Posted on September 2, 2019
Strengthening Databases With End User Automation
Data entry and management are core issues for many industries that utilize a large number of customer accounts, process client transactions, and maintain and update records.
With large amounts of data, even simple actions that might only take 5 seconds to do but must be done on 50,000 accounts quickly require a large amount of labor and costs to complete.
End-user automation of database tasks is the single most powerful tool a data manager must have to keep information costs low while performing those tasks with maximum precision. The best way to understand the utility and effectiveness of end-user automation is to see it in action.
Troubleshooting And Fast Turning
When errors or inconsistencies in the data arise or projects must be implemented with less time, end-user automation is the solution for both situations. You can browse https://dataautomation.com.au to know more about data automation.
For example, companies make acquisitions, add new staff to payroll; there is often little or no time for company acquisitions. Converting old payroll data into one system will require a large investment of time and money and delays in projects mean that workers will not be paid on time.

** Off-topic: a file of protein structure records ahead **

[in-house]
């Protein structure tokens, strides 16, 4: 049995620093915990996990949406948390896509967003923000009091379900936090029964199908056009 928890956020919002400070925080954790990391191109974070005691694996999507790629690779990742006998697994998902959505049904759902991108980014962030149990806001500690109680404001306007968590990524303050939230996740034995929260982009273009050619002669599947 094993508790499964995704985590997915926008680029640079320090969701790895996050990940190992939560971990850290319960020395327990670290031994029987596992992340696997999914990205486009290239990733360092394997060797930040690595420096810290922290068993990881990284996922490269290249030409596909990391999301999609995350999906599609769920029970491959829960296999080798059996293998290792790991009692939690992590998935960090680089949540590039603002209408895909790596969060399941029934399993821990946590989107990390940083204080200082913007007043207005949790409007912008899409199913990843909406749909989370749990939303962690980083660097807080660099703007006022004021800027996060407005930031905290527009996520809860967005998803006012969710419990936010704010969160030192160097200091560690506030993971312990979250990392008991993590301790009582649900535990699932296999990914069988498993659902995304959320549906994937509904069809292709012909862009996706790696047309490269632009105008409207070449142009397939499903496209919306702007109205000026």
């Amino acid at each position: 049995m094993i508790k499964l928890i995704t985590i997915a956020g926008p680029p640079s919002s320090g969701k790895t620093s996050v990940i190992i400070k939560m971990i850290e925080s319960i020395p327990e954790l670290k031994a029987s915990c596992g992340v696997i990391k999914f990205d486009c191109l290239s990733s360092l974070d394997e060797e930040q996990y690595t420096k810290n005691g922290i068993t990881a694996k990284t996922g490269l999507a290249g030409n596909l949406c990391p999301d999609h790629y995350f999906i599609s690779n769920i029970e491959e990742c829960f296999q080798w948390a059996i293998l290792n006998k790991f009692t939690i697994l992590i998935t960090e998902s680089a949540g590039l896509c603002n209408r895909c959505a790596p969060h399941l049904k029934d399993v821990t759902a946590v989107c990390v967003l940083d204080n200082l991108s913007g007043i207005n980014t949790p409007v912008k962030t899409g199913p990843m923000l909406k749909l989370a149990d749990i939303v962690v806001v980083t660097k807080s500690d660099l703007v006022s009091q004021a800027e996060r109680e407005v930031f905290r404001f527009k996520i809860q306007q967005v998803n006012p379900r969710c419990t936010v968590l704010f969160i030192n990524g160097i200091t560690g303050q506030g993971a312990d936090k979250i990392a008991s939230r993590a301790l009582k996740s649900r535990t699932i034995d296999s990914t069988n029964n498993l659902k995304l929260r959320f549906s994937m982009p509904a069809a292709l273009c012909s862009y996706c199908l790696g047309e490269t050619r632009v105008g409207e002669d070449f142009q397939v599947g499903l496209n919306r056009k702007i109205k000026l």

When policy changes occur in a service business, the customer's account or portfolio must be updated with new features or account alerts. With large clients, it quickly becomes impractical for knowledge workers to manually investigate each account, determine how policy changes affect this particular customer, and then accurately update the portfolio.
All of these decisions can be captured through end-user automation and the use of scripts and macros. Let's say the bank wants to update their fee structure and change the way the account is billed.
Having to go through each entry to determine the type of account, the changes that take effect, and then changing the account correctly is a time-consuming process even for small bank branches.
End-user automation will allow bank personnel to make some rules about account changes needed, create a quick macro, and then run scripts on their database. By doing this, users can accurately and quickly make global changes.